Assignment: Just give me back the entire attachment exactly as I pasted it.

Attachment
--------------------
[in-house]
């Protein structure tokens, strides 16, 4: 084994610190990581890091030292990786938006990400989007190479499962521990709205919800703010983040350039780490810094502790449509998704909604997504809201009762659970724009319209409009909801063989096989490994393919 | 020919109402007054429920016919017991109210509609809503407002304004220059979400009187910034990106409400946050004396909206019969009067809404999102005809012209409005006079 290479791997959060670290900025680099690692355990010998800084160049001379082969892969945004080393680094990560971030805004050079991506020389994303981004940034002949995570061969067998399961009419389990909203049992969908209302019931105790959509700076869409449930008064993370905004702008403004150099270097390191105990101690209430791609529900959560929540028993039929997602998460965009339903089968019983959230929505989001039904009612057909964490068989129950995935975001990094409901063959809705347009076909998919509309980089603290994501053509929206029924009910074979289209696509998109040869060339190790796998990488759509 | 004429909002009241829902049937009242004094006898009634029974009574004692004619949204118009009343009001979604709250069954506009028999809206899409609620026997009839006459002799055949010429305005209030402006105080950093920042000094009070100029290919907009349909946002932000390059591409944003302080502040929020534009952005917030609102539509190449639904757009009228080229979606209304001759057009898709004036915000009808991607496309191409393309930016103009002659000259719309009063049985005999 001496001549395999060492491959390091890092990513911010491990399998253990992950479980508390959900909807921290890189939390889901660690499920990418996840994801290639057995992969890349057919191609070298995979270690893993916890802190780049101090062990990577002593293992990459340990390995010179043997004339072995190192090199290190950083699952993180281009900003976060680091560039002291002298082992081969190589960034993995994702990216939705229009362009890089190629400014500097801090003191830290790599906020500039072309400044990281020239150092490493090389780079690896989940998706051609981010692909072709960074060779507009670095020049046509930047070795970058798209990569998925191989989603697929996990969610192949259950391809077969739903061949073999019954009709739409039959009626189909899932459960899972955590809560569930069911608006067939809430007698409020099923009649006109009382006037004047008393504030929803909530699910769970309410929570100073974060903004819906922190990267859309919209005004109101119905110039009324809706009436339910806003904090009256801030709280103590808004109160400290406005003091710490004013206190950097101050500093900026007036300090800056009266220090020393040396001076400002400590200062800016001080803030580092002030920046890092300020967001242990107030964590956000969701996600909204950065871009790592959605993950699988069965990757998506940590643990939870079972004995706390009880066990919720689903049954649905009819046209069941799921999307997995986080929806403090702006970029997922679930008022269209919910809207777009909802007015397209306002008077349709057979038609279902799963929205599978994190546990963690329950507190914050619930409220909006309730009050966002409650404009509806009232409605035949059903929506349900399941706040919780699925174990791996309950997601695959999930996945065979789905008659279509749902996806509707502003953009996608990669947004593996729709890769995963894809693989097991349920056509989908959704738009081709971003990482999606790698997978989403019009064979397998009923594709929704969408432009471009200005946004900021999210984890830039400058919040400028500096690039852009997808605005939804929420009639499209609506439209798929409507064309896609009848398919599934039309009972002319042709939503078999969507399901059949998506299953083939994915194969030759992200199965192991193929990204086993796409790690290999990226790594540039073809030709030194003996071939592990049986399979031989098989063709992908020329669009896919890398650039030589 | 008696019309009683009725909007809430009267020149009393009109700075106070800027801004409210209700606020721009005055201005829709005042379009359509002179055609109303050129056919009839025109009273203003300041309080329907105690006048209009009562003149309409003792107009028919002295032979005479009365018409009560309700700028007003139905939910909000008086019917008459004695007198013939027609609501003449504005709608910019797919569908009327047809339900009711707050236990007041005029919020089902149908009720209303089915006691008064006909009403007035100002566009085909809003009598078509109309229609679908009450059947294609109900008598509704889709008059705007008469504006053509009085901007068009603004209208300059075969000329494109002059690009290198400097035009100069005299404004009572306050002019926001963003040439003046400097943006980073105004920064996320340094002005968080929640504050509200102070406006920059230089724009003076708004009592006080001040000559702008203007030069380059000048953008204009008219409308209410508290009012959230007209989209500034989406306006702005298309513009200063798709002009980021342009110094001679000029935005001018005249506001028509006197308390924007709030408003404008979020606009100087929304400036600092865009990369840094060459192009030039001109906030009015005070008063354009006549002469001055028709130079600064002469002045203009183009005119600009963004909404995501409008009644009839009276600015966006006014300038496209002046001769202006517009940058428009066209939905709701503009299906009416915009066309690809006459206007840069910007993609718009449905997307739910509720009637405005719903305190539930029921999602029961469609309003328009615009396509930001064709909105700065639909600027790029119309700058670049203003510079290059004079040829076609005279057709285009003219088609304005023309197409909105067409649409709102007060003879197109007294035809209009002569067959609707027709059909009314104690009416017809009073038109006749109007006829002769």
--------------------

[in-house]
């Protein structure tokens, strides 16, 4: 084994610190990581890091030292990786938006990400989007190479499962521990709205919800703010983040350039780490810094502790449509998704909604997504809201009762659970724009319209409009909801063989096989490994393919 | 020919109402007054429920016919017991109210509609809503407002304004220059979400009187910034990106409400946050004396909206019969009067809404999102005809012209409005006079 290479791997959060670290900025680099690692355990010998800084160049001379082969892969945004080393680094990560971030805004050079991506020389994303981004940034002949995570061969067998399961009419389990909203049992969908209302019931105790959509700076869409449930008064993370905004702008403004150099270097390191105990101690209430791609529900959560929540028993039929997602998460965009339903089968019983959230929505989001039904009612057909964490068989129950995935975001990094409901063959809705347009076909998919509309980089603290994501053509929206029924009910074979289209696509998109040869060339190790796998990488759509 | 004429909002009241829902049937009242004094006898009634029974009574004692004619949204118009009343009001979604709250069954506009028999809206899409609620026997009839006459002799055949010429305005209030402006105080950093920042000094009070100029290919907009349909946002932000390059591409944003302080502040929020534009952005917030609102539509190449639904757009009228080229979606209304001759057009898709004036915000009808991607496309191409393309930016103009002659000259719309009063049985005999 001496001549395999060492491959390091890092990513911010491990399998253990992950479980508390959900909807921290890189939390889901660690499920990418996840994801290639057995992969890349057919191609070298995979270690893993916890802190780049101090062990990577002593293992990459340990390995010179043997004339072995190192090199290190950083699952993180281009900003976060680091560039002291002298082992081969190589960034993995994702990216939705229009362009890089190629400014500097801090003191830290790599906020500039072309400044990281020239150092490493090389780079690896989940998706051609981010692909072709960074060779507009670095020049046509930047070795970058798209990569998925191989989603697929996990969610192949259950391809077969739903061949073999019954009709739409039959009626189909899932459960899972955590809560569930069911608006067939809430007698409020099923009649006109009382006037004047008393504030929803909530699910769970309410929570100073974060903004819906922190990267859309919209005004109101119905110039009324809706009436339910806003904090009256801030709280103590808004109160400290406005003091710490004013206190950097101050500093900026007036300090800056009266220090020393040396001076400002400590200062800016001080803030580092002030920046890092300020967001242990107030964590956000969701996600909204950065871009790592959605993950699988069965990757998506940590643990939870079972004995706390009880066990919720689903049954649905009819046209069941799921999307997995986080929806403090702006970029997922679930008022269209919910809207777009909802007015397209306002008077349709057979038609279902799963929205599978994190546990963690329950507190914050619930409220909006309730009050966002409650404009509806009232409605035949059903929506349900399941706040919780699925174990791996309950997601695959999930996945065979789905008659279509749902996806509707502003953009996608990669947004593996729709890769995963894809693989097991349920056509989908959704738009081709971003990482999606790698997978989403019009064979397998009923594709929704969408432009471009200005946004900021999210984890830039400058919040400028500096690039852009997808605005939804929420009639499209609506439209798929409507064309896609009848398919599934039309009972002319042709939503078999969507399901059949998506299953083939994915194969030759992200199965192991193929990204086993796409790690290999990226790594540039073809030709030194003996071939592990049986399979031989098989063709992908020329669009896919890398650039030589 | 008696019309009683009725909007809430009267020149009393009109700075106070800027801004409210209700606020721009005055201005829709005042379009359509002179055609109303050129056919009839025109009273203003300041309080329907105690006048209009009562003149309409003792107009028919002295032979005479009365018409009560309700700028007003139905939910909000008086019917008459004695007198013939027609609501003449504005709608910019797919569908009327047809339900009711707050236990007041005029919020089902149908009720209303089915006691008064006909009403007035100002566009085909809003009598078509109309229609679908009450059947294609109900008598509704889709008059705007008469504006053509009085901007068009603004209208300059075969000329494109002059690009290198400097035009100069005299404004009572306050002019926001963003040439003046400097943006980073105004920064996320340094002005968080929640504050509200102070406006920059230089724009003076708004009592006080001040000559702008203007030069380059000048953008204009008219409308209410508290009012959230007209989209500034989406306006702005298309513009200063798709002009980021342009110094001679000029935005001018005249506001028509006197308390924007709030408003404008979020606009100087929304400036600092865009990369840094060459192009030039001109906030009015005070008063354009006549002469001055028709130079600064002469002045203009183009005119600009963004909404995501409008009644009839009276600015966006006014300038496209002046001769202006517009940058428009066209939905709701503009299906009416915009066309690809006459206007840069910007993609718009449905997307739910509720009637405005719903305190539930029921999602029961469609309003328009615009396509930001064709909105700065639909600027790029119309700058670049203003510079290059004079040829076609005279057709285009003219088609304005023309197409909105067409649409709102007060003879197109007294035809209009002569067959609707027709059909009314104690009416017809009073038109006749109007006829002769």